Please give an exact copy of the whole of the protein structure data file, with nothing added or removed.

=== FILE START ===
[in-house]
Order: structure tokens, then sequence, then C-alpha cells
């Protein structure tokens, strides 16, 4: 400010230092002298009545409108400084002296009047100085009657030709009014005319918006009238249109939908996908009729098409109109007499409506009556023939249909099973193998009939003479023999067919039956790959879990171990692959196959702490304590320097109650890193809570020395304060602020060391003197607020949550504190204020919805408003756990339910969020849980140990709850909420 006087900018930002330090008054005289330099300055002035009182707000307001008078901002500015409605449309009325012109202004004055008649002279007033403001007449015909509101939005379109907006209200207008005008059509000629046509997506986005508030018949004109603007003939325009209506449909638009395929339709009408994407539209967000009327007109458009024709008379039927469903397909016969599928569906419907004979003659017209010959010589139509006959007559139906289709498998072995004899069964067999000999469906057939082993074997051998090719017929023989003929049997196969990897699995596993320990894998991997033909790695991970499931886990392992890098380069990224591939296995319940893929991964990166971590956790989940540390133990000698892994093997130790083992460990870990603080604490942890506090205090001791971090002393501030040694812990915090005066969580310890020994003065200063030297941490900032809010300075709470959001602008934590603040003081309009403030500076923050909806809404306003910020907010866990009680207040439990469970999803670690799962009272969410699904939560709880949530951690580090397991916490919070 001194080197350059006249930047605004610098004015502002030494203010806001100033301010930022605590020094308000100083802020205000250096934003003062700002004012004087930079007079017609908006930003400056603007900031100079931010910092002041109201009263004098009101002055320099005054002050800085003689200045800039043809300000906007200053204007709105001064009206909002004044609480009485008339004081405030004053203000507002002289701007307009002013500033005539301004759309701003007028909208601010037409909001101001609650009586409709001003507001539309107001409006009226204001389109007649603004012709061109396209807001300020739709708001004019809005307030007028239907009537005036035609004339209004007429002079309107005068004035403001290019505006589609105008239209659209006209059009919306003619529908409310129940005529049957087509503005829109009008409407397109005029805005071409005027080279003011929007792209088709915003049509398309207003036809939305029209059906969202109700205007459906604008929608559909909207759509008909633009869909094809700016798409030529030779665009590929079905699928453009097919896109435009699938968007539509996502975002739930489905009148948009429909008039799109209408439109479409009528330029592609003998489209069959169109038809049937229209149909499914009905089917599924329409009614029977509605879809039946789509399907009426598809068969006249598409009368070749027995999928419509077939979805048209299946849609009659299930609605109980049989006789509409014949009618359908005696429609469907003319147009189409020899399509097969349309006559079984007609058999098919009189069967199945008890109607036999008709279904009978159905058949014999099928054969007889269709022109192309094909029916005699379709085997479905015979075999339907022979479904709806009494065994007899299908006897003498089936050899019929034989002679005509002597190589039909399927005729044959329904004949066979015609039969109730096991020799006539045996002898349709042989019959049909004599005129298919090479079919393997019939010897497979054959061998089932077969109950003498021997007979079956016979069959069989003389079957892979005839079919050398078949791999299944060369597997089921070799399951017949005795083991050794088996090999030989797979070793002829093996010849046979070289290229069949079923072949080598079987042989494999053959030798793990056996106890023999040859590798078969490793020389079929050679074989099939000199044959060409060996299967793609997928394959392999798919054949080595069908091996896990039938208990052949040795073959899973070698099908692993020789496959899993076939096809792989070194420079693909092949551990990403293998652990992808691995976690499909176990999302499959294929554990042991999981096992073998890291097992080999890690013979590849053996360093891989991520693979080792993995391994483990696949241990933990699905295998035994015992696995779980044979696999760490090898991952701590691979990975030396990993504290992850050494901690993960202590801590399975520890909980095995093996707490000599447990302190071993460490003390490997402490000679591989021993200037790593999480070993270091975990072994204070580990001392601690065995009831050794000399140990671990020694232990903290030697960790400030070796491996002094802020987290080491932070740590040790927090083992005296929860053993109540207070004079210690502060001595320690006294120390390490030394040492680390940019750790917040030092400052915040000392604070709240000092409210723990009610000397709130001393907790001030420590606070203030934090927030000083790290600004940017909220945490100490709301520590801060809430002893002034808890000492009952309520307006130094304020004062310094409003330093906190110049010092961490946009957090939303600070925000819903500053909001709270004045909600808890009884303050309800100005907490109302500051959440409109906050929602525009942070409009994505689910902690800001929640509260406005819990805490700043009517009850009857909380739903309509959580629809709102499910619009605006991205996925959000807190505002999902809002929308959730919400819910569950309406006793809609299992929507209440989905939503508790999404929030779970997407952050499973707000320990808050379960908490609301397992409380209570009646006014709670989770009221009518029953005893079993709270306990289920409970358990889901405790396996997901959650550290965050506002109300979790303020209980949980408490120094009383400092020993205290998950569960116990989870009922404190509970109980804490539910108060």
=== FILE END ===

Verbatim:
[in-house]
Order: structure tokens, then sequence, then C-alpha cells
């Protein structure tokens, strides 16, 4: 400010230092002298009545409108400084002296009047100085009657030709009014005319918006009238249109939908996908009729098409109109007499409506009556023939249909099973193998009939003479023999067919039956790959879990171990692959196959702490304590320097109650890193809570020395304060602020060391003197607020949550504190204020919805408003756990339910969020849980140990709850909420 006087900018930002330090008054005289330099300055002035009182707000307001008078901002500015409605449309009325012109202004004055008649002279007033403001007449015909509101939005379109907006209200207008005008059509000629046509997506986005508030018949004109603007003939325009209506449909638009395929339709009408994407539209967000009327007109458009024709008379039927469903397909016969599928569906419907004979003659017209010959010589139509006959007559139906289709498998072995004899069964067999000999469906057939082993074997051998090719017929023989003929049997196969990897699995596993320990894998991997033909790695991970499931886990392992890098380069990224591939296995319940893929991964990166971590956790989940540390133990000698892994093997130790083992460990870990603080604490942890506090205090001791971090002393501030040694812990915090005066969580310890020994003065200063030297941490900032809010300075709470959001602008934590603040003081309009403030500076923050909806809404306003910020907010866990009680207040439990469970999803670690799962009272969410699904939560709880949530951690580090397991916490919070 001194080197350059006249930047605004610098004015502002030494203010806001100033301010930022605590020094308000100083802020205000250096934003003062700002004012004087930079007079017609908006930003400056603007900031100079931010910092002041109201009263004098009101002055320099005054002050800085003689200045800039043809300000906007200053204007709105001064009206909002004044609480009485008339004081405030004053203000507002002289701007307009002013500033005539301004759309701003007028909208601010037409909001101001609650009586409709001003507001539309107001409006009226204001389109007649603004012709061109396209807001300020739709708001004019809005307030007028239907009537005036035609004339209004007429002079309107005068004035403001290019505006589609105008239209659209006209059009919306003619529908409310129940005529049957087509503005829109009008409407397109005029805005071409005027080279003011929007792209088709915003049509398309207003036809939305029209059906969202109700205007459906604008929608559909909207759509008909633009869909094809700016798409030529030779665009590929079905699928453009097919896109435009699938968007539509996502975002739930489905009148948009429909008039799109209408439109479409009528330029592609003998489209069959169109038809049937229209149909499914009905089917599924329409009614029977509605879809039946789509399907009426598809068969006249598409009368070749027995999928419509077939979805048209299946849609009659299930609605109980049989006789509409014949009618359908005696429609469907003319147009189409020899399509097969349309006559079984007609058999098919009189069967199945008890109607036999008709279904009978159905058949014999099928054969007889269709022109192309094909029916005699379709085997479905015979075999339907022979479904709806009494065994007899299908006897003498089936050899019929034989002679005509002597190589039909399927005729044959329904004949066979015609039969109730096991020799006539045996002898349709042989019959049909004599005129298919090479079919393997019939010897497979054959061998089932077969109950003498021997007979079956016979069959069989003389079957892979005839079919050398078949791999299944060369597997089921070799399951017949005795083991050794088996090999030989797979070793002829093996010849046979070289290229069949079923072949080598079987042989494999053959030798793990056996106890023999040859590798078969490793020389079929050679074989099939000199044959060409060996299967793609997928394959392999798919054949080595069908091996896990039938208990052949040795073959899973070698099908692993020789496959899993076939096809792989070194420079693909092949551990990403293998652990992808691995976690499909176990999302499959294929554990042991999981096992073998890291097992080999890690013979590849053996360093891989991520693979080792993995391994483990696949241990933990699905295998035994015992696995779980044979696999760490090898991952701590691979990975030396990993504290992850050494901690993960202590801590399975520890909980095995093996707490000599447990302190071993460490003390490997402490000679591989021993200037790593999480070993270091975990072994204070580990001392601690065995009831050794000399140990671990020694232990903290030697960790400030070796491996002094802020987290080491932070740590040790927090083992005296929860053993109540207070004079210690502060001595320690006294120390390490030394040492680390940019750790917040030092400052915040000392604070709240000092409210723990009610000397709130001393907790001030420590606070203030934090927030000083790290600004940017909220945490100490709301520590801060809430002893002034808890000492009952309520307006130094304020004062310094409003330093906190110049010092961490946009957090939303600070925000819903500053909001709270004045909600808890009884303050309800100005907490109302500051959440409109906050929602525009942070409009994505689910902690800001929640509260406005819990805490700043009517009850009857909380739903309509959580629809709102499910619009605006991205996925959000807190505002999902809002929308959730919400819910569950309406006793809609299992929507209440989905939503508790999404929030779970997407952050499973707000320990808050379960908490609301397992409380209570009646006014709670989770009221009518029953005893079993709270306990289920409970358990889901405790396996997901959650550290965050506002109300979790303020209980949980408490120094009383400092020993205290998950569960116990989870009922404190509970109980804490539910108060």